I’ve noticed something. A lot of my clothes don’t fit me any more. Oh they still physically fit me, just like most people who give up dieting and learn to listen to their body and give it what it asks for, rather than telling it what it should need, my weight has settled into a setpoint that stays pretty much the same, give or take a few kilos.
What doesn’t fit about the clothes isn’t the size. It’s the message they send to the world. It’s the message I was sending when I bought them.
I’ve been going through my wardrobe over the past couple of months, and making room for lots of new clothes. Not only have I been lucky enough to be sent some for reviewing by Autograph Fashion (more reviews to come there) and No Exceptions (a glowing review to come for them by the end of this week I hope), but I’ve done a lot of shopping lately. Up until about 4 or 5 months ago, had been a long time since my wardrobe had got any serious refreshing. The last time I had bought any clothes other than the odd super sale piece or something I really needed for work, was when I was in the US in late ’07/early 08, where I went a bit nuts because everything was so very, very cheap compared to here.
So I’m going through my wardobe over the past few months, and I’m finding clothes from before I moved into this apartment, which was 13 years ago! There are clothes that I bought when I had starved myself into a size 16-18 (I’m now a size 26 Australian). There are clothes that I bought because they were on super sale and have never worn them. There were clothes that I used to wear, but nowdays I find depressing, because they are black and shapeless and bought out of self loathing. I got to thinking about all of these clothes that I no longer wear, or have never worn in some cases, and realised that I needed to just let go of them all and re-think what I’m doing with my clothing.
First of all, any of the clothes in good condition need to go back out into the world for some other fatty to wear and love. Just because they’re not suitable for me, doesn’t mean they won’t make some other fatty delightfully happy. Not to mention that the bulk of them will be donated to charity, so either someone who needs them will get them or they’ll be sold to raise money for a good cause. Either way, it’s so hard to find good pre-loved plus-sized clothing anywhere, and the small mountain I have here will be well appreciated I’m sure. Plus I’ll pop the never worn items up on eBay and someone will get a bargain out of those, plus I’ll get a few bucks back.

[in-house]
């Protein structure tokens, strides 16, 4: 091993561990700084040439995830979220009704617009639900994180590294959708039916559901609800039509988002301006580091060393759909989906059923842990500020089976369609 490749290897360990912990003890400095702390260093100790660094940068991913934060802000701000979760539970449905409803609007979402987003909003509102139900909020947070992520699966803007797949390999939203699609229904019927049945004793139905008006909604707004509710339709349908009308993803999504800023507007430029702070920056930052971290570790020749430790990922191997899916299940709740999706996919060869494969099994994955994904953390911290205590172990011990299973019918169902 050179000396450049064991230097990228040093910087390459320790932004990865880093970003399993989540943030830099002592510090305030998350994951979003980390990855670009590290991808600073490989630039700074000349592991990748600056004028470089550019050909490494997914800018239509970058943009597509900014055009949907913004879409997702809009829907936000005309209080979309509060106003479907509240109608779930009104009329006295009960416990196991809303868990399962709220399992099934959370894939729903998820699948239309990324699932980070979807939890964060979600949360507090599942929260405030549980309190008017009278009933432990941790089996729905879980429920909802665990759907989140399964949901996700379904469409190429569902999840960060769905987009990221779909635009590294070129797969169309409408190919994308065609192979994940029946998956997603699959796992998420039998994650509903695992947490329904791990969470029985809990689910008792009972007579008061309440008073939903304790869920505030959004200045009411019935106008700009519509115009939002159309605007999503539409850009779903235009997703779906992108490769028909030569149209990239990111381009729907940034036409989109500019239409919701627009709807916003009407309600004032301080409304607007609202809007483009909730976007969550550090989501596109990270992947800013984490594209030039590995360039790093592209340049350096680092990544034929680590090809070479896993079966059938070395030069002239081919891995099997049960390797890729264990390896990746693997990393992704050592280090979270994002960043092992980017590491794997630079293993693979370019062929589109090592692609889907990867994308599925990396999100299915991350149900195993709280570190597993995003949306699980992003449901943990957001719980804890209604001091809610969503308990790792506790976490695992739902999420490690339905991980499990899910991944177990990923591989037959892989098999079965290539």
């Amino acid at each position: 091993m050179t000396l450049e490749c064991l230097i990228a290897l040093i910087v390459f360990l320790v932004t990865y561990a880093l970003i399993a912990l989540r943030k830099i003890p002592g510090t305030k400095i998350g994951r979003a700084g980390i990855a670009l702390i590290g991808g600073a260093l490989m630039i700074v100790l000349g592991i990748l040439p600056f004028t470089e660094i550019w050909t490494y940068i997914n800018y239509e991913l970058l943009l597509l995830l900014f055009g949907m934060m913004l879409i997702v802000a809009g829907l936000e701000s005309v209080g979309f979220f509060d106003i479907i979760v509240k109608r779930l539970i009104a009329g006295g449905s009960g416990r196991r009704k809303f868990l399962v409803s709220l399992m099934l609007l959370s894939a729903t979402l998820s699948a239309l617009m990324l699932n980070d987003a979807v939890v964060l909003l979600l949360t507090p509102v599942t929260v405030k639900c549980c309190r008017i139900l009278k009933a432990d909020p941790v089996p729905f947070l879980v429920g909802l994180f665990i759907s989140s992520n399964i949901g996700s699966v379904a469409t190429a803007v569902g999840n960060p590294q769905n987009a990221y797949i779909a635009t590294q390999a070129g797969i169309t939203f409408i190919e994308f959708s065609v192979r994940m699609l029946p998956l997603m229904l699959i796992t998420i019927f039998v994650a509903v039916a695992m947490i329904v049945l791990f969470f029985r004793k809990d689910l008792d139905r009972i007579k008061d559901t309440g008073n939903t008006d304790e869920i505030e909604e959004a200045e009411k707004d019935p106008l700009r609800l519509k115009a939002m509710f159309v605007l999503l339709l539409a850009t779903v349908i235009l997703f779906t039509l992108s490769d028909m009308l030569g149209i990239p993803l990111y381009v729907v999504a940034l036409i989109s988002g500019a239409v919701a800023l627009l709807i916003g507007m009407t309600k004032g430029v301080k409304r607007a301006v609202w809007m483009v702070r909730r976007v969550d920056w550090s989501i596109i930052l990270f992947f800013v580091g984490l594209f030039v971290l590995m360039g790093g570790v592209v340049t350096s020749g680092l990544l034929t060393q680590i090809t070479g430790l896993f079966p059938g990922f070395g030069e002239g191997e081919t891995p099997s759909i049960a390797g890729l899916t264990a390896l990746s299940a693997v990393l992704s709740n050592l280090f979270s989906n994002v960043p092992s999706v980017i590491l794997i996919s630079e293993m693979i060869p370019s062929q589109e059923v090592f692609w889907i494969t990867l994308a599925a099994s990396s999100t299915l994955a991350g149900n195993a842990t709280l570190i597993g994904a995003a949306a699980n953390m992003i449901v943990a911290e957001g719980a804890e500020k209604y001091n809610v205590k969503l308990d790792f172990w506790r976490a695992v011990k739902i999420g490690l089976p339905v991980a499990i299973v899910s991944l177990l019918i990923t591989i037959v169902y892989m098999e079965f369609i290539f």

But most importantly, I’m building a wardrobe that makes me happy, makes me feel good about myself and accurately represents who I am. I’m lucky, I’m in a place in my life where I can afford to do so, I live in a capital city with some stores that stock plus-sized clothing (though not many, and the options are somewhat limited), I have access to the internet and the tools needed to do internet shopping, and lots of contacts and resources to find clothes that fit who I am.
For the first time in my life, I am not dressing to please others. I am not dressing to hide myself, to disappear. I am not dressing to apologise for the size and/or shape of my body. I am not dressing to fit someone else’s idea of what is appropriate.
It is incredibly, unbelievably liberating.
As a super fat woman, for so long I have bought clothes simply because they were the one item that fit. When I did find an item that I liked, I either wore it to rags, or held on to it, even after I stopped wearing it, forever, because I may never find something like that again.
It feels good to let go. To say goodbye to those garments that have served me well, and good riddance to those that made me feel bad about myself, because I was using them to hide or disguise myself.
When I open my wardrobe, and choose my outfit for the day, it is a positive experience. Even if I’m having a dodgy self esteem day, the minute I open my wardrobe, I take a step towards improving my self esteem. Sometimes several steps. Invariably, I put on the chosen outfit, and up goes the self esteem a little more. Then I leave my house, and because my outfit feels good on me, it shows in the way I carry myself, in the face I present to the world. And invariably, at some point during the day, someone will compliment me on something about my outfit. Which adds even more to my self esteem. It is a cumulative effect that always seems to go up, rather than down.
How do you feel about the clothes in your wardrobe? Do they make you feel good about yourself when you look at them, and when you wear them? Do they accurately reflect who you are and how you feel? How do you approach shopping for clothes for yourself?